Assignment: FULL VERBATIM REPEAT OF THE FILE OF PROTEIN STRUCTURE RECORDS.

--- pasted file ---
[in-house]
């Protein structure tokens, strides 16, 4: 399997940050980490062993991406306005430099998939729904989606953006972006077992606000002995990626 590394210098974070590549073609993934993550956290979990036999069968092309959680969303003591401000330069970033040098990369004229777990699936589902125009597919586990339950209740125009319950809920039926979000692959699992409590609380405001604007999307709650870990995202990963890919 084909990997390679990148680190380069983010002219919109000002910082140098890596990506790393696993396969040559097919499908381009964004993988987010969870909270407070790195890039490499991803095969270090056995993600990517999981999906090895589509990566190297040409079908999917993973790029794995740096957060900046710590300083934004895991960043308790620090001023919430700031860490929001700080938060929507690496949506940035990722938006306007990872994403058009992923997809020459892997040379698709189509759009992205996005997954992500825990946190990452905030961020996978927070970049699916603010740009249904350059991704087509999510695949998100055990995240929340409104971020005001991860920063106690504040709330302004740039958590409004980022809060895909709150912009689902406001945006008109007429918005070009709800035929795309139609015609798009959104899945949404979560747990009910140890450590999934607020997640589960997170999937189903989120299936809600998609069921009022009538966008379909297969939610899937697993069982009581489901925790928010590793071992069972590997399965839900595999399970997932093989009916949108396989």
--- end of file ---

[in-house]
């Protein structure tokens, strides 16, 4: 399997940050980490062993991406306005430099998939729904989606953006972006077992606000002995990626 590394210098974070590549073609993934993550956290979990036999069968092309959680969303003591401000330069970033040098990369004229777990699936589902125009597919586990339950209740125009319950809920039926979000692959699992409590609380405001604007999307709650870990995202990963890919 084909990997390679990148680190380069983010002219919109000002910082140098890596990506790393696993396969040559097919499908381009964004993988987010969870909270407070790195890039490499991803095969270090056995993600990517999981999906090895589509990566190297040409079908999917993973790029794995740096957060900046710590300083934004895991960043308790620090001023919430700031860490929001700080938060929507690496949506940035990722938006306007990872994403058009992923997809020459892997040379698709189509759009992205996005997954992500825990946190990452905030961020996978927070970049699916603010740009249904350059991704087509999510695949998100055990995240929340409104971020005001991860920063106690504040709330302004740039958590409004980022809060895909709150912009689902406001945006008109007429918005070009709800035929795309139609015609798009959104899945949404979560747990009910140890450590999934607020997640589960997170999937189903989120299936809600998609069921009022009538966008379909297969939610899937697993069982009581489901925790928010590793071992069972590997399965839900595999399970997932093989009916949108396989």